The Effect of Devastating Blown Saves

It’s a pretty well documented sabremetric notion that pitching your closer when you have a three run lead in the ninth is probably wasting him. You’re likely going to win the game anyways, since the vast majority of pretty much everyone allowed to throw baseballs in the major leagues is going to be able to keep the other team from scoring three runs.

But we still see it all the time. Teams keep holding on to their closer and waiting until they have a lead in the ninth to trot him out there. One of the reasons for this is that blowing a lead in the ninth is devastating—it’ll hurt team morale more to blow a lead in the ninth than to slip behind in the seventh. And then this decrease in morale will cause for the players to play more poorly in the future, which will result in more losses.

Or will it?

We’re going to look at how teams play following games that they devastatingly lose to see if there’s any noticeable drop in performance. The “devastating blown save” stat can be defined as any game in which a team blows the lead in the ninth and then goes on to lose. Our methodology is going to look at team records in both the following game as well as the following three games to see if there’s any worsening of play. If the traditional thought is right (hey, it’s a possibility!), it will show up in the numbers. Let’s take a look.

All Games (2000-2012)

9+ Inning Games

Devastating BS’s

Devastating BS%

Following Game W%

Three Game W%

31,405

1,333

4.24%

.497

.484

In the following game, the team win percentage was very, very close to 50%. Over a sample size of 1,333 that’s completely insignificant. But what about the following three games, where the win percentage drops down to roughly 48.4%? Well, that’s a pretty small deviation from the 50% baseline, and is of questionable statistical significance. And wouldn’t it make sense that if the devastating blow save effect existed at all it would occur in the directly following game, and not wait until later to manifest itself? It seems safe to say that the “morale drop” of devastatingly losing is likely nonexistent—or at most incredibly small. We’re dealing with grown men after all. They can take it.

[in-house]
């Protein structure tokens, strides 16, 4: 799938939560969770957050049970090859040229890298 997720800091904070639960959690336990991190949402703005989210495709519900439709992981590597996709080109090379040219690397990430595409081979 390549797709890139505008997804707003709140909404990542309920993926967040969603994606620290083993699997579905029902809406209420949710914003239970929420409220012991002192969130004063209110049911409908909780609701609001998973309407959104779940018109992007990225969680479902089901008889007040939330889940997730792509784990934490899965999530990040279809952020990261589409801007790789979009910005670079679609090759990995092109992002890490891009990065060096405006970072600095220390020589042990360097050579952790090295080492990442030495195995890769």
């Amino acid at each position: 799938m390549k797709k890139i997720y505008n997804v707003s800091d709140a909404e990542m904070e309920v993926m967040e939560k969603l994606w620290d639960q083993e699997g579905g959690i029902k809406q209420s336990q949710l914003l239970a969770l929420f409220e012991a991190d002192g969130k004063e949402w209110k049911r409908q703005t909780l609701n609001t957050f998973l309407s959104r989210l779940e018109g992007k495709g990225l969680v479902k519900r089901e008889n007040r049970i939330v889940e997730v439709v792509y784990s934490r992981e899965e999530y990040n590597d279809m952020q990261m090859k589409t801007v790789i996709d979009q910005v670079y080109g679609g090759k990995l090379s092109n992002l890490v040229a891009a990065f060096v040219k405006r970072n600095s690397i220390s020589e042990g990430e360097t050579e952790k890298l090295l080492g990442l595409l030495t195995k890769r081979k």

Another thing you might want to consider when looking at these numbers is that teams with lots of blown saves are probably more likely to be subpar. Not so fast. The win% of teams weighted to their amount of blown 9th innings over the years is .505. This is probably because better teams are more likely to be ahead in the first place, and so they are going to be on the bubble to blow saves more often even if they blow them a smaller percentage of the time. Just for the fun of seeing how devastation-prone your team has been over the past 13 years, however, here’s a table of individual team results.

 Devastating Blown Saves By Team (2000-2012)

Team

Devastating Blown Saves

Next Game W%

Milwaukee

63

0.460

Chicago Cubs

60

0.4

Kansas City

57

0.315

Toronto

54

0.592

Chicago White Sox

52

0.615

Houston

51

0.372

NY Mets

50

0.56

St. Louis

48

0.625

Texas

46

0.543

Cleveland

46

0.586

Texas

46

0.543

Florida

45

0.511

Baltimore

45

0.377

Oakland

44

0.545

Seattle

44

0.5

Boston

41

0.585

Cincinnati

41

0.585

Los Angeles

40

0.425

Detroit

39

0.384

Atlanta

39

0.743

Detroit

39

0.384

San Diego

35

0.4

Anaheim

34

0.529

New York Yankees